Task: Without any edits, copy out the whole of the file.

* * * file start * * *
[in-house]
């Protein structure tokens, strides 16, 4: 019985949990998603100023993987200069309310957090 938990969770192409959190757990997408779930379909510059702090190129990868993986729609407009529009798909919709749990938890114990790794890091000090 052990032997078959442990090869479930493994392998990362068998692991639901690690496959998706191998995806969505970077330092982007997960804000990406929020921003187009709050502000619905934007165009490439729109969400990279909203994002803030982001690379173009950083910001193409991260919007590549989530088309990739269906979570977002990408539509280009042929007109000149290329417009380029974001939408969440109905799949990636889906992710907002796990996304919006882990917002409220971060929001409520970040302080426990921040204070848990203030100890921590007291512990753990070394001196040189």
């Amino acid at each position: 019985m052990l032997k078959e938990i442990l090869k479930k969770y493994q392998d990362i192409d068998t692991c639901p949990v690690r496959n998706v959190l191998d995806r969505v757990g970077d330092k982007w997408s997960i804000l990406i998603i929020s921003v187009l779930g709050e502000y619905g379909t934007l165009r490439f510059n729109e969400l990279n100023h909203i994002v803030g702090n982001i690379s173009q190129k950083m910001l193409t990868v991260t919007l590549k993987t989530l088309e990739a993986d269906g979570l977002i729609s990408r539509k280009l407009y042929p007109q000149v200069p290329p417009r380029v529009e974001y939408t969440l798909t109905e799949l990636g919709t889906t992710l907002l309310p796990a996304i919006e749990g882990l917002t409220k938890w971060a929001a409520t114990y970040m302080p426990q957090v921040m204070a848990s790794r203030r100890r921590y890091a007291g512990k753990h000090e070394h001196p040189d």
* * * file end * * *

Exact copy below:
[in-house]
């Protein structure tokens, strides 16, 4: 019985949990998603100023993987200069309310957090 938990969770192409959190757990997408779930379909510059702090190129990868993986729609407009529009798909919709749990938890114990790794890091000090 052990032997078959442990090869479930493994392998990362068998692991639901690690496959998706191998995806969505970077330092982007997960804000990406929020921003187009709050502000619905934007165009490439729109969400990279909203994002803030982001690379173009950083910001193409991260919007590549989530088309990739269906979570977002990408539509280009042929007109000149290329417009380029974001939408969440109905799949990636889906992710907002796990996304919006882990917002409220971060929001409520970040302080426990921040204070848990203030100890921590007291512990753990070394001196040189």
């Amino acid at each position: 019985m052990l032997k078959e938990i442990l090869k479930k969770y493994q392998d990362i192409d068998t692991c639901p949990v690690r496959n998706v959190l191998d995806r969505v757990g970077d330092k982007w997408s997960i804000l990406i998603i929020s921003v187009l779930g709050e502000y619905g379909t934007l165009r490439f510059n729109e969400l990279n100023h909203i994002v803030g702090n982001i690379s173009q190129k950083m910001l193409t990868v991260t919007l590549k993987t989530l088309e990739a993986d269906g979570l977002i729609s990408r539509k280009l407009y042929p007109q000149v200069p290329p417009r380029v529009e974001y939408t969440l798909t109905e799949l990636g919709t889906t992710l907002l309310p796990a996304i919006e749990g882990l917002t409220k938890w971060a929001a409520t114990y970040m302080p426990q957090v921040m204070a848990s790794r203030r100890r921590y890091a007291g512990k753990h000090e070394h001196p040189d």